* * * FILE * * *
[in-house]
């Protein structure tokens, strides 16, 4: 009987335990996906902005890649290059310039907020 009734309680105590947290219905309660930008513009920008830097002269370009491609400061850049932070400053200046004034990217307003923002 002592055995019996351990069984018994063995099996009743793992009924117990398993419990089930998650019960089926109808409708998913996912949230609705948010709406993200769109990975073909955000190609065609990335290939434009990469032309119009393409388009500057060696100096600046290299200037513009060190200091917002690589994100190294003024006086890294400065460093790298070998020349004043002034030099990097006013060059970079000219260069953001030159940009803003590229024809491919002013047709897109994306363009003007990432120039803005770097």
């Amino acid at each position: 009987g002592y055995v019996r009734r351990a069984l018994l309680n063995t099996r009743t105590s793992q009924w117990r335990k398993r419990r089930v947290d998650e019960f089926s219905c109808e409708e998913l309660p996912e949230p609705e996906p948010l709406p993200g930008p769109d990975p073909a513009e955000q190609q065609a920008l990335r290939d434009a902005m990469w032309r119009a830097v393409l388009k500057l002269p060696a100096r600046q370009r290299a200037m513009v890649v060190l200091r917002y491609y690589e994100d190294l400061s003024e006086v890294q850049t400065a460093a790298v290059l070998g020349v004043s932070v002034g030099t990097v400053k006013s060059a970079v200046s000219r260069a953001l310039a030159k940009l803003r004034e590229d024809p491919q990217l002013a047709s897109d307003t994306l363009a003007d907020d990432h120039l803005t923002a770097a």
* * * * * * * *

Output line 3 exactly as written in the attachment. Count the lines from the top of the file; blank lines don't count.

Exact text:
């Amino acid at each position: 009987g002592y055995v019996r009734r351990a069984l018994l309680n063995t099996r009743t105590s793992q009924w117990r335990k398993r419990r089930v947290d998650e019960f089926s219905c109808e409708e998913l309660p996912e949230p609705e996906p948010l709406p993200g930008p769109d990975p073909a513009e955000q190609q065609a920008l990335r290939d434009a902005m990469w032309r119009a830097v393409l388009k500057l002269p060696a100096r600046q370009r290299a200037m513009v890649v060190l200091r917002y491609y690589e994100d190294l400061s003024e006086v890294q850049t400065a460093a790298v290059l070998g020349v004043s932070v002034g030099t990097v400053k006013s060059a970079v200046s000219r260069a953001l310039a030159k940009l803003r004034e590229d024809p491919q990217l002013a047709s897109d307003t994306l363009a003007d907020d990432h120039l803005t923002a770097a």